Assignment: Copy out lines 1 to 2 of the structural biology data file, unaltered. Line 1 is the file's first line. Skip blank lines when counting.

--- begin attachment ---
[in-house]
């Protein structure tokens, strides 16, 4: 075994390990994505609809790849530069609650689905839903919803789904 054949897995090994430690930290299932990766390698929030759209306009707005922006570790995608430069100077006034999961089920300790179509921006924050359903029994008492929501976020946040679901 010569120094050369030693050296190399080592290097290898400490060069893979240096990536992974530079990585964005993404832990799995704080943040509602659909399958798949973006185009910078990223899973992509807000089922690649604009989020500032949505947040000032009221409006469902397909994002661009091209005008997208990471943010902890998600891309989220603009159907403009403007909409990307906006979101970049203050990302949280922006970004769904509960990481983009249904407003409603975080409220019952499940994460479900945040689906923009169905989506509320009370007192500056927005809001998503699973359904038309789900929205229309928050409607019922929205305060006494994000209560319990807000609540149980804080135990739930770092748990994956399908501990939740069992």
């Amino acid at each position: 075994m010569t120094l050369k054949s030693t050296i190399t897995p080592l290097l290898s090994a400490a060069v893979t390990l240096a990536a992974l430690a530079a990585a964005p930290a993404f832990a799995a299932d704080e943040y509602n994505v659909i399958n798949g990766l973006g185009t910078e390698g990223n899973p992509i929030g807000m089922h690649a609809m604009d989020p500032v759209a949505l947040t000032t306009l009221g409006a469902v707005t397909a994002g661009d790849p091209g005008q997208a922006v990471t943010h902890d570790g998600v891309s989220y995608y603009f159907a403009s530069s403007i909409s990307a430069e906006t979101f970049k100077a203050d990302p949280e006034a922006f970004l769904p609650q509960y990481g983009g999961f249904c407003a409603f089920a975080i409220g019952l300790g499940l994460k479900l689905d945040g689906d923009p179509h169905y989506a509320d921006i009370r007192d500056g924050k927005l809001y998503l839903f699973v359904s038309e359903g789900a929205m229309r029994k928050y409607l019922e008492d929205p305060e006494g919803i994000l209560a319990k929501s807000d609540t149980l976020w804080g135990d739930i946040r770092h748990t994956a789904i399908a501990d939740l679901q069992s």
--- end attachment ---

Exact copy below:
[in-house]
């Protein structure tokens, strides 16, 4: 075994390990994505609809790849530069609650689905839903919803789904 054949897995090994430690930290299932990766390698929030759209306009707005922006570790995608430069100077006034999961089920300790179509921006924050359903029994008492929501976020946040679901 010569120094050369030693050296190399080592290097290898400490060069893979240096990536992974530079990585964005993404832990799995704080943040509602659909399958798949973006185009910078990223899973992509807000089922690649604009989020500032949505947040000032009221409006469902397909994002661009091209005008997208990471943010902890998600891309989220603009159907403009403007909409990307906006979101970049203050990302949280922006970004769904509960990481983009249904407003409603975080409220019952499940994460479900945040689906923009169905989506509320009370007192500056927005809001998503699973359904038309789900929205229309928050409607019922929205305060006494994000209560319990807000609540149980804080135990739930770092748990994956399908501990939740069992």